2 Answers

  1. Well, I haven't touched Aristotle yet, so I'll just give you my opinion.

    Quantity. In my understanding, quantity is a bill. In order to count, we use natural numbers, i.e. from one onwards, not negative in any way, and not even zero. Accordingly, when it comes to quantity, we cannot, for example, remove 4 books out of two from the table to get the “opposite” – minus two books.�

    In addition, we count items. Instead of an object, we cannot remove some part of matter, space (what else is there?) to get a “negative amount”.�

    To sum up, I don't know if I'm right or wrong, but it's hard for me to disagree with him.

    1. “1” and ” -1 ” are not opposite quantities, but opposite numbers that measure and express the quantitative characteristics of things. Some of these characteristics can be described as opposite, but opposite to each other, not to quantity. I.e. your example does not refute Aristotle.�

    2. What does Aristotle mean when he says in the sixth book of Categories that “nothing is the opposite of quantity”? Categories here are types of what can be said about existing things and the relationships between them.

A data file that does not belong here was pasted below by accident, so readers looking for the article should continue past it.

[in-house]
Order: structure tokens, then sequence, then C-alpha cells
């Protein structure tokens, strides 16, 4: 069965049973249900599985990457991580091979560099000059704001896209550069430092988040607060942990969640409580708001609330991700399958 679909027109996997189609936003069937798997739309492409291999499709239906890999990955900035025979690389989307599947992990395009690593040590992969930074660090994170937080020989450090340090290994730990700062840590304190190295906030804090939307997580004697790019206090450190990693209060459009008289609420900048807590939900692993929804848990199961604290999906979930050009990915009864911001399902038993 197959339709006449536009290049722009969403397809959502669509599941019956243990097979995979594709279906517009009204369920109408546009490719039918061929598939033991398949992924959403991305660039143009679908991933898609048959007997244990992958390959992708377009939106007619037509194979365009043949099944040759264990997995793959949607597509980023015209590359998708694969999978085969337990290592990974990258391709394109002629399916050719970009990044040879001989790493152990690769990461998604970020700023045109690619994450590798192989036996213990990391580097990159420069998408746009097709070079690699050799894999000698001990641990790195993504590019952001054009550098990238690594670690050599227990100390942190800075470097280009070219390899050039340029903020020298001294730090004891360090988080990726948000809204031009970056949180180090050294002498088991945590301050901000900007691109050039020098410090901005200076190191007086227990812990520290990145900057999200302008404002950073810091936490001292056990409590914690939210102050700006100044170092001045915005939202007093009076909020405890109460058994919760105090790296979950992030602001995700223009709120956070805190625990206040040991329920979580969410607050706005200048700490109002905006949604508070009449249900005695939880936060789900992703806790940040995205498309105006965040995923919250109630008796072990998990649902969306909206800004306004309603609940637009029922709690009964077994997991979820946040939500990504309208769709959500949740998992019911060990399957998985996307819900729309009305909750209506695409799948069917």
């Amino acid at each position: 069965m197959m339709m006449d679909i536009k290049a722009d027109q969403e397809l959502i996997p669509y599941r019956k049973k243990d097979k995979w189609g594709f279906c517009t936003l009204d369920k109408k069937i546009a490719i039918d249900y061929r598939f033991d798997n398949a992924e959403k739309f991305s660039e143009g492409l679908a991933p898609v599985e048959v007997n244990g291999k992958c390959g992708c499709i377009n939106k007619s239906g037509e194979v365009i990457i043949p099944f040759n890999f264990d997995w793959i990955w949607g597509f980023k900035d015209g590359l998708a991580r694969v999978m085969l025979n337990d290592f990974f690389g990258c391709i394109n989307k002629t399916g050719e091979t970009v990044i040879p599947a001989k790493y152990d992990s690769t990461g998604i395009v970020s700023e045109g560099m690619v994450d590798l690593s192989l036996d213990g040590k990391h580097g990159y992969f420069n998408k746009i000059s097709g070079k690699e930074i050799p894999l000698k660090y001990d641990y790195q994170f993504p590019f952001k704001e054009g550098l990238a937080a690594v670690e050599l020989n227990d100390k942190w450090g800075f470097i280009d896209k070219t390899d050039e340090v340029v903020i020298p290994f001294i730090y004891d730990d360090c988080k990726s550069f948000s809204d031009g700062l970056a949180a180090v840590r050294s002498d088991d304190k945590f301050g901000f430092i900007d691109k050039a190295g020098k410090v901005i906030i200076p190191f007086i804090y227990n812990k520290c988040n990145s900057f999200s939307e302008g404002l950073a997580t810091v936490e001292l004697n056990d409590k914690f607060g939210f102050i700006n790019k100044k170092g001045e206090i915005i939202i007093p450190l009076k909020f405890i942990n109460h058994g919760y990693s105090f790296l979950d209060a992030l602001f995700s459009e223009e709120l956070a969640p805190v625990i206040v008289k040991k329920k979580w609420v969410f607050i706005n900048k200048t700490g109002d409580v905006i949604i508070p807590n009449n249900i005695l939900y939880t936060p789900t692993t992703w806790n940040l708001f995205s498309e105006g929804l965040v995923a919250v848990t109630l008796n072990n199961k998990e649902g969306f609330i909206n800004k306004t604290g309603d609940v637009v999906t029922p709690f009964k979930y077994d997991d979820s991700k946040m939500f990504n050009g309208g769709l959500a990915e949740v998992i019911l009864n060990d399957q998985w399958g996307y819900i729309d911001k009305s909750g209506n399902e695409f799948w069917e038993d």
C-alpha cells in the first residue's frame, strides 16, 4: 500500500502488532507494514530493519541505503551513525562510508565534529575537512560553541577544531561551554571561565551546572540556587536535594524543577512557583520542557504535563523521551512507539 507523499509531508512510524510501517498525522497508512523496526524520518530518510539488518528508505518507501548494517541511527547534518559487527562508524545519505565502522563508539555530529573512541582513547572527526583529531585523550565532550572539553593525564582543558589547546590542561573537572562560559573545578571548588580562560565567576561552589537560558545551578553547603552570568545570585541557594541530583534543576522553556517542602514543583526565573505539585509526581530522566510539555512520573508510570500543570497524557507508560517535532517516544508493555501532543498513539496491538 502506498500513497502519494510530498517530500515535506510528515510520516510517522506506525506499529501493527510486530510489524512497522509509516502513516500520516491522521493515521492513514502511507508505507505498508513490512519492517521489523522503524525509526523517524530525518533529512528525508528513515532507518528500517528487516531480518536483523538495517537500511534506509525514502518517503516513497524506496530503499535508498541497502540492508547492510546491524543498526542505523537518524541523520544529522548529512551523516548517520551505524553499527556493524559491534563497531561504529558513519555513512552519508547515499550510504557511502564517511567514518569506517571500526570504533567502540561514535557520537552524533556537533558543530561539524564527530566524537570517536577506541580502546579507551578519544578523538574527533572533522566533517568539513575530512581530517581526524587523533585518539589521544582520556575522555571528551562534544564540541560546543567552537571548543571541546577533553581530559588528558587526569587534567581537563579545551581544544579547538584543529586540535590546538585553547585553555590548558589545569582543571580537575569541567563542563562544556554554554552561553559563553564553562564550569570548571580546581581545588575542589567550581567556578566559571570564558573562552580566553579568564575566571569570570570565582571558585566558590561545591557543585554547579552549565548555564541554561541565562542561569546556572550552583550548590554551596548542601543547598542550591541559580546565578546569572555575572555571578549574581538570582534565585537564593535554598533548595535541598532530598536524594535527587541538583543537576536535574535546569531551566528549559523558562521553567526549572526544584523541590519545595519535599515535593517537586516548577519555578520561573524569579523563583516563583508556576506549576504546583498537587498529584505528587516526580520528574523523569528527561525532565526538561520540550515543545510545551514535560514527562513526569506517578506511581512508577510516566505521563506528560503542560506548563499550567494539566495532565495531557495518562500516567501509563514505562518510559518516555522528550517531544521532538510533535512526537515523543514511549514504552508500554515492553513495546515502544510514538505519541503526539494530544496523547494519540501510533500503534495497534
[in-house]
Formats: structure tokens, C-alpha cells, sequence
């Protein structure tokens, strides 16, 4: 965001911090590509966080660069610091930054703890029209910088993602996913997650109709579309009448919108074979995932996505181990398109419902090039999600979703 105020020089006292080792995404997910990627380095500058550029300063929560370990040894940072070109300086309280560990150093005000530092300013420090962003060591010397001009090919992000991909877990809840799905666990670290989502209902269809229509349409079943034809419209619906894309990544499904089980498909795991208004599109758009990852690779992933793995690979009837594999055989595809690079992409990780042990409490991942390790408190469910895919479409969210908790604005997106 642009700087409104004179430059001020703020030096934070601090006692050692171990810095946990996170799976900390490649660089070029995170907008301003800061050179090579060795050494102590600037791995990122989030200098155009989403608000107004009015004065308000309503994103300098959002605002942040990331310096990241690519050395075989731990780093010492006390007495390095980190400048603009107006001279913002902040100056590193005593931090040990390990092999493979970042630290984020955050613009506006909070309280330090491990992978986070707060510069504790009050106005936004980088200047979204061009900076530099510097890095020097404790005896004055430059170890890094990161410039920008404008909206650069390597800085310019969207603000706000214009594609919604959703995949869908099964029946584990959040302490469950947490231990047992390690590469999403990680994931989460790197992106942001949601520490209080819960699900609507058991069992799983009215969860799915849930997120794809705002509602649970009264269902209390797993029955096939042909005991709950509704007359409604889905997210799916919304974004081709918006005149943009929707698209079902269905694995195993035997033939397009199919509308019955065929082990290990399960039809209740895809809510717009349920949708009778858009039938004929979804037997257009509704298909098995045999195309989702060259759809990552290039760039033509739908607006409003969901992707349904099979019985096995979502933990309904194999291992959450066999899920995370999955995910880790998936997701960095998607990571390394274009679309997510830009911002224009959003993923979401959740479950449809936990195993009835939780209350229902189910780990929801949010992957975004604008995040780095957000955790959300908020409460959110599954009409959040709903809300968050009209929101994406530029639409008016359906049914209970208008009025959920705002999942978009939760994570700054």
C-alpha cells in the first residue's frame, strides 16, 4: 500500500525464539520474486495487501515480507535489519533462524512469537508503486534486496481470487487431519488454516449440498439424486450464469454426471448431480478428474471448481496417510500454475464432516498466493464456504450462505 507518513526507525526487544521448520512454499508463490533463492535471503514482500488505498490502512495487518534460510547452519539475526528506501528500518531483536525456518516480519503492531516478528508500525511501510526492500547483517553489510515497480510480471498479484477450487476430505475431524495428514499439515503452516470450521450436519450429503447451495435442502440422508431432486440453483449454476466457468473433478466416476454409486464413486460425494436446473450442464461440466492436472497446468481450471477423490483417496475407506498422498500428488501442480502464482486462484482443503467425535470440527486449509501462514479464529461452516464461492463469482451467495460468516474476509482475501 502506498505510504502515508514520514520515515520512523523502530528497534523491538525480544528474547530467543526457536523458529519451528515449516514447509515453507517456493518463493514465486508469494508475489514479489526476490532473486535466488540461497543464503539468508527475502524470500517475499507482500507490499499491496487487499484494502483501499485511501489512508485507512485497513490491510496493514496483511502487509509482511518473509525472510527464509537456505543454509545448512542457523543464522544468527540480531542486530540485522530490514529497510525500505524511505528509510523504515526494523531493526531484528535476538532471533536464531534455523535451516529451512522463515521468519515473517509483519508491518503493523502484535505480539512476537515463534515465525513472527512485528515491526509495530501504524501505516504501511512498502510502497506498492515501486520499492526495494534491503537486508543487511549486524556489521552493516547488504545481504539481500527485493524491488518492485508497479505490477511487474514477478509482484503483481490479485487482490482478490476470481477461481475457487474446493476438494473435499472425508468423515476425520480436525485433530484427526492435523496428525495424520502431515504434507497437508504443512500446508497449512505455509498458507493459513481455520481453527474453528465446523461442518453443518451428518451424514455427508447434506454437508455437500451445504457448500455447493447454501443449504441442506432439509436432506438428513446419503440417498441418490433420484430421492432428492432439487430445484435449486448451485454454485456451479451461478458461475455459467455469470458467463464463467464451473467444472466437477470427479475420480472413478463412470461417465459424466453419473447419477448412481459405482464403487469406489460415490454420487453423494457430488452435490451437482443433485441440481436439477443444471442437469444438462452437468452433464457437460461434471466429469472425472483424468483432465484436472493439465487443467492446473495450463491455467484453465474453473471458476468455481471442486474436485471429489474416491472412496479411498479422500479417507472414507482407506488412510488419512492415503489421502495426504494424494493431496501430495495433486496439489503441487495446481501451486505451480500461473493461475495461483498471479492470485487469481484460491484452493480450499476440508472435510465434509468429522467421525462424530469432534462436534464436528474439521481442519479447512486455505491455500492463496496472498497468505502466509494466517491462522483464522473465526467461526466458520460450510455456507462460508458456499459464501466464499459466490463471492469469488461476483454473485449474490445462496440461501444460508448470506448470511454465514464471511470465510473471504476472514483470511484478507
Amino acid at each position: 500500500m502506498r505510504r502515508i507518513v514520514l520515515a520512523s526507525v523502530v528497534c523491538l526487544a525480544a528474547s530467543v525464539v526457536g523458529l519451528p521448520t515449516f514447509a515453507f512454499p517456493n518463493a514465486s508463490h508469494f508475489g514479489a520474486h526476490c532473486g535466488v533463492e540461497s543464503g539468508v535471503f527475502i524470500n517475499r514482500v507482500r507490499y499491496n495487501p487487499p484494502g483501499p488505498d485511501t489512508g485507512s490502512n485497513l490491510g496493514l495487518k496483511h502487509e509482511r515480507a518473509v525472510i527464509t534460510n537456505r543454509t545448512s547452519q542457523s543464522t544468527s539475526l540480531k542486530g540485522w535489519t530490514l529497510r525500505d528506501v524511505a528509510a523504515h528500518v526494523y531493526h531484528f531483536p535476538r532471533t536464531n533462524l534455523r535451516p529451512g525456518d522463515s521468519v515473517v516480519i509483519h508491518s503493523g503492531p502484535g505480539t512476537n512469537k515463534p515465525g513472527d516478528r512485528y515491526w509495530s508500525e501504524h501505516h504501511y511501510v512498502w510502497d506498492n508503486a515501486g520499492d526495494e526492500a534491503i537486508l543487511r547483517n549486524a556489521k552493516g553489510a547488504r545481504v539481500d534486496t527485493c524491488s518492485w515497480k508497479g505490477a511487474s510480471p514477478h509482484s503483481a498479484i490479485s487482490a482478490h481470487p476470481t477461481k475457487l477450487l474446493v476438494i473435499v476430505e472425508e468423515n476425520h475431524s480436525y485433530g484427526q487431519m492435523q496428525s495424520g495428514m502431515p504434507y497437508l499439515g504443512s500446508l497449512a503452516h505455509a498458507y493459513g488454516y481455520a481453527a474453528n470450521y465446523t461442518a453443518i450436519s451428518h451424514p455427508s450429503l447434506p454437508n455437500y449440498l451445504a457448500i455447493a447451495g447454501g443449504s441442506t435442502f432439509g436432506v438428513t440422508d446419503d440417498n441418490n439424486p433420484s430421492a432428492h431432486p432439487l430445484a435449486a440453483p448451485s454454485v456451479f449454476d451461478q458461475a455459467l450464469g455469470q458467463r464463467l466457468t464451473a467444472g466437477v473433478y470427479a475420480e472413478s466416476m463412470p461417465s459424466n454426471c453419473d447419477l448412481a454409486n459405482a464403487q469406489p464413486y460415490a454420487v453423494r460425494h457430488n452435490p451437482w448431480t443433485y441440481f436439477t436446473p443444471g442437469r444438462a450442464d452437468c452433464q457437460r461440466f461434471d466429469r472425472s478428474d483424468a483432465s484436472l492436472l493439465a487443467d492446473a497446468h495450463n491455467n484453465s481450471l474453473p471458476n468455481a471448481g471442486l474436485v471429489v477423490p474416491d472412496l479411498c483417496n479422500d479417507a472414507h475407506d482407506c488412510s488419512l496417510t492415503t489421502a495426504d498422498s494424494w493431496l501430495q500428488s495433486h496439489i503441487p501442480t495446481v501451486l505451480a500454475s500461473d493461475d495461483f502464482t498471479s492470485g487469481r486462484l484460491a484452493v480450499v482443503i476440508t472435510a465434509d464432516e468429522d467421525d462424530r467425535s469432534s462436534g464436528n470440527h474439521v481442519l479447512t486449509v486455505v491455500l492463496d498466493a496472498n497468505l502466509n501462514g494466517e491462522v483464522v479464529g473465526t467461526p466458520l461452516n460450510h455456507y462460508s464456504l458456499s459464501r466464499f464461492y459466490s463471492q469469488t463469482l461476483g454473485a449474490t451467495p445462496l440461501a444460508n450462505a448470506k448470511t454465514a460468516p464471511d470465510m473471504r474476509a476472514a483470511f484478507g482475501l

The quality (“caloric content”) of a thing does not need another thing for its definiteness: a lemon is sour by itself, and not because a watermelon is sweet or a cucumber is fresh (let's take the latter for clarity). But in comparison with the sweetness of watermelon, relative to which the sourness of lemon is only different, the freshness of cucumber is the opposite of the sourness of lemon. I.e., there is always some quality that is different from it or opposite to it.�

    But it is impossible to quantify a thing without comparing it with another thing: a lemon is small in size only relative to a watermelon that is large in size, or it is (approximately) equal in size to a small cucumber. And in the case of quantity, only a difference in the quantitative parameters of things is possible, but not the opposite. There are no things (material) with zero or negative value, so to speak, “non-quantitative” or “non-qualitative” things -nothing is the opposite of quantity.�

    1. But for mathematical objects not considered by Aristotle (he lived much earlier than modern mathematics), which “exist” in imaginary, postulatively defined spaces, the same thing is true – their qualitative characteristics are different up to the opposite, and their quantitative descriptions are different, but not opposite.

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